Societal Perceptions of Women’s Education and the Related Process of Gender Disparity: A Case Study of Kakamega, Kenya
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This research project aims to identify which aspect of society in Kakamega, Kenya, wields the most influence over perceptions of women’s education. Through conducting primary research in the form of surveys, interviews, and focus groups, this research determines what most affects a parent’s decision to send a daughter to school. The findings reveal a dynamic process of social factors at work that create the condition of Kakamega. This process entails two opposing ideological forces, traditional thought and progressive reform, converging in an environmental context of financial stress and health disadvantages. Early marriage is both at the crux of this process and also a byproduct of the process. Trapping girls in a nearly inescapable cycle of low educational attainment and early marriage, the condition of Kakamega is undergoing transformation. Despite the presence of traditional ideologies and this repressive cycle, women’s empowerment groups and progressive reformative efforts are palpable signs of hope and change for gender parity and for the girls of Kakamega, Kenya.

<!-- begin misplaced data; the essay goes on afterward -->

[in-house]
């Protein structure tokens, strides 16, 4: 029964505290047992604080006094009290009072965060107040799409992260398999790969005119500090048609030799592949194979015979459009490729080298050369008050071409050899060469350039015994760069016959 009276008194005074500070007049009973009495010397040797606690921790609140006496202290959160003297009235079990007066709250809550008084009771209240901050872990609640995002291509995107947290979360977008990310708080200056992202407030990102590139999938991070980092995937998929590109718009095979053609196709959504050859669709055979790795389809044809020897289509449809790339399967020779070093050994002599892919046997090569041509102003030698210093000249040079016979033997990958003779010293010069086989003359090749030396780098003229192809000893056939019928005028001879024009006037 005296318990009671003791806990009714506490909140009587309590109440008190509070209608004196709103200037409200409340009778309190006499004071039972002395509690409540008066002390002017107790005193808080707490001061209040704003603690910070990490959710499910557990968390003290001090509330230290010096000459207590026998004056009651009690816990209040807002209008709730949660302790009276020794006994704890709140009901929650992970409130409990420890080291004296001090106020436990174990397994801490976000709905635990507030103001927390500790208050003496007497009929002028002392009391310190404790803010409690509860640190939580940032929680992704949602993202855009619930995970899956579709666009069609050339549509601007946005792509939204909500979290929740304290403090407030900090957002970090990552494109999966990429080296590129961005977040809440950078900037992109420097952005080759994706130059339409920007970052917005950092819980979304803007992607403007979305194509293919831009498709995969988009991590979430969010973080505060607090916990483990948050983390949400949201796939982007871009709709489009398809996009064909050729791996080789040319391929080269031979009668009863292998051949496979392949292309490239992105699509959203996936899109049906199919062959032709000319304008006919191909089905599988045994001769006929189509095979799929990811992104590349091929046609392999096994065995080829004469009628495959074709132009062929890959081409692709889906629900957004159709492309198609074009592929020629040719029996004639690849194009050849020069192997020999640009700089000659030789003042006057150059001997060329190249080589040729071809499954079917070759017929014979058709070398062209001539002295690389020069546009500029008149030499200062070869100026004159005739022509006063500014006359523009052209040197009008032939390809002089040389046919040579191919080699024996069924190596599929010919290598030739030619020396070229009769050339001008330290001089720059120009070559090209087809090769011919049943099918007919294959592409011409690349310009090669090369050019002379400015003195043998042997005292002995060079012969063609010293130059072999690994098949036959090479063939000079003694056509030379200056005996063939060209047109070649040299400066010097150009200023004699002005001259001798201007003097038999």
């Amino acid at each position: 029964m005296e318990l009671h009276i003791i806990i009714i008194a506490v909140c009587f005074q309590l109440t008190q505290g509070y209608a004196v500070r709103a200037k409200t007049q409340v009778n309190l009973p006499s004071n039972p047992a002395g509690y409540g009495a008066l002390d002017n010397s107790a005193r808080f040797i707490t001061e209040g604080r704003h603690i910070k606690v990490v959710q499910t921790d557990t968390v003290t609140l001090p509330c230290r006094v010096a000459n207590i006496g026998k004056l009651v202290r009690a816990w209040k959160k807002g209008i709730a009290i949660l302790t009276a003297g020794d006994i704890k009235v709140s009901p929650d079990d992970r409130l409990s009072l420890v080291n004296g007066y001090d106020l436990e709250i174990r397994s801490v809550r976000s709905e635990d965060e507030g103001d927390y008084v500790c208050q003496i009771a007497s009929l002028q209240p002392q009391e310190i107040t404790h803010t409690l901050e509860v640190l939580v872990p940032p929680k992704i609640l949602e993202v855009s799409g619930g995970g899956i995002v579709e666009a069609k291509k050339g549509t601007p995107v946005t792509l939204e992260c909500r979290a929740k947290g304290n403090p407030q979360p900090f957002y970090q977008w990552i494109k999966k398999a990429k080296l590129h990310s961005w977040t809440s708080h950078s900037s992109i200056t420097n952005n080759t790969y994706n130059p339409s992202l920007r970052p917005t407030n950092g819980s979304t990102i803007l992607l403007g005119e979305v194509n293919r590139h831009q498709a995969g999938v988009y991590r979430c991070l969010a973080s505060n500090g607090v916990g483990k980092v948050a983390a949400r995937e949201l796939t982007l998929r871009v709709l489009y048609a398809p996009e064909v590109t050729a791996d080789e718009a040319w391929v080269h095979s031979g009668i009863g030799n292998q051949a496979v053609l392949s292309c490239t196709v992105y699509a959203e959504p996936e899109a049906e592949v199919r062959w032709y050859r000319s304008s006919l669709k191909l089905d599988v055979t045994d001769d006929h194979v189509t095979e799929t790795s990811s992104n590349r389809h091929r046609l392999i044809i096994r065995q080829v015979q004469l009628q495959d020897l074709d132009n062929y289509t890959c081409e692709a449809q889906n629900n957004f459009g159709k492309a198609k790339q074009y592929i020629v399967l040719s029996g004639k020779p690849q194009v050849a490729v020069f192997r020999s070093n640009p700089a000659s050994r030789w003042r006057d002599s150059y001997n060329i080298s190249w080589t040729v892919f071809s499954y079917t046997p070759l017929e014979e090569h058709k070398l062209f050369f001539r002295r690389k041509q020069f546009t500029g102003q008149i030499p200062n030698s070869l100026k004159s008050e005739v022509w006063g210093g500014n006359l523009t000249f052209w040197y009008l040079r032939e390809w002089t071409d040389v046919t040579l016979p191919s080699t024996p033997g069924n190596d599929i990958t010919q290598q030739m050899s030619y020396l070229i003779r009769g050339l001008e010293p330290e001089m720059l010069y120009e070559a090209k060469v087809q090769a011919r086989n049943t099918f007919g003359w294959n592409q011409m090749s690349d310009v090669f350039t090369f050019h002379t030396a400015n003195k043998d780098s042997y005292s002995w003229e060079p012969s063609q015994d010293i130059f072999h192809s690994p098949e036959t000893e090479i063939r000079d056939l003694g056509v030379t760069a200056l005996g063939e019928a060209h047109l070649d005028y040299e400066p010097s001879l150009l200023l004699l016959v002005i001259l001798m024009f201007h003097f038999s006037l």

DepartmentPublic Policy Studies
DescriptionPublic Policy Studies Undergraduate Honor Thesis.
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This work is licensed under a Creative Commons Attribution-Noncommercial-No Derivative Works 3.0 United States License.
Rights for Collection: Undergraduate Honors Theses and Student papers